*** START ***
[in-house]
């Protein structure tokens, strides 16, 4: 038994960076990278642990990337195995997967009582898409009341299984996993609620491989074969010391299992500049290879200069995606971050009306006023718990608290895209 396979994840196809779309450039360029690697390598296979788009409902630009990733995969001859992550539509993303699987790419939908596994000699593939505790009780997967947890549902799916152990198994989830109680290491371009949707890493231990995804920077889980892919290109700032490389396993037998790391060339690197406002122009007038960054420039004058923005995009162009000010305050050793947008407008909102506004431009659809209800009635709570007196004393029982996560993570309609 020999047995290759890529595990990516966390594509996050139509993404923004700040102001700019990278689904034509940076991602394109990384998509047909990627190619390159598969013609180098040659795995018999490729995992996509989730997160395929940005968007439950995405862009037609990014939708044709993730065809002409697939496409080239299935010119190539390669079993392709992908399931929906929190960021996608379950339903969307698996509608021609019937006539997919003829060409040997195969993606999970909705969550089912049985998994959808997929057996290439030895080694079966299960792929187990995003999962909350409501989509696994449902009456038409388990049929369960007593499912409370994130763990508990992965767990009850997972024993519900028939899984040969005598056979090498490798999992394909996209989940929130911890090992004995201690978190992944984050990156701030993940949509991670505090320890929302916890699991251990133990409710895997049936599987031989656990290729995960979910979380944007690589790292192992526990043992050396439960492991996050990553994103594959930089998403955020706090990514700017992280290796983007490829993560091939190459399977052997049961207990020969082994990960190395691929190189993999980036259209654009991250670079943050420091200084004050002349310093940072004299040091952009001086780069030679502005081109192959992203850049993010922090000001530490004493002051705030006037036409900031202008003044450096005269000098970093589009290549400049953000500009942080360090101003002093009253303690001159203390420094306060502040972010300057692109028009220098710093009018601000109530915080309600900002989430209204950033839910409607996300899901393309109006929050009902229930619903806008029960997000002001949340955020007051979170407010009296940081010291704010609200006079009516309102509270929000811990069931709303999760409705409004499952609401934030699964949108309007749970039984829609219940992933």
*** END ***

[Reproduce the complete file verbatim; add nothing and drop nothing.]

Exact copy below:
[in-house]
């Protein structure tokens, strides 16, 4: 038994960076990278642990990337195995997967009582898409009341299984996993609620491989074969010391299992500049290879200069995606971050009306006023718990608290895209 396979994840196809779309450039360029690697390598296979788009409902630009990733995969001859992550539509993303699987790419939908596994000699593939505790009780997967947890549902799916152990198994989830109680290491371009949707890493231990995804920077889980892919290109700032490389396993037998790391060339690197406002122009007038960054420039004058923005995009162009000010305050050793947008407008909102506004431009659809209800009635709570007196004393029982996560993570309609 020999047995290759890529595990990516966390594509996050139509993404923004700040102001700019990278689904034509940076991602394109990384998509047909990627190619390159598969013609180098040659795995018999490729995992996509989730997160395929940005968007439950995405862009037609990014939708044709993730065809002409697939496409080239299935010119190539390669079993392709992908399931929906929190960021996608379950339903969307698996509608021609019937006539997919003829060409040997195969993606999970909705969550089912049985998994959808997929057996290439030895080694079966299960792929187990995003999962909350409501989509696994449902009456038409388990049929369960007593499912409370994130763990508990992965767990009850997972024993519900028939899984040969005598056979090498490798999992394909996209989940929130911890090992004995201690978190992944984050990156701030993940949509991670505090320890929302916890699991251990133990409710895997049936599987031989656990290729995960979910979380944007690589790292192992526990043992050396439960492991996050990553994103594959930089998403955020706090990514700017992280290796983007490829993560091939190459399977052997049961207990020969082994990960190395691929190189993999980036259209654009991250670079943050420091200084004050002349310093940072004299040091952009001086780069030679502005081109192959992203850049993010922090000001530490004493002051705030006037036409900031202008003044450096005269000098970093589009290549400049953000500009942080360090101003002093009253303690001159203390420094306060502040972010300057692109028009220098710093009018601000109530915080309600900002989430209204950033839910409607996300899901393309109006929050009902229930619903806008029960997000002001949340955020007051979170407010009296940081010291704010609200006079009516309102509270929000811990069931709303999760409705409004499952609401934030699964949108309007749970039984829609219940992933």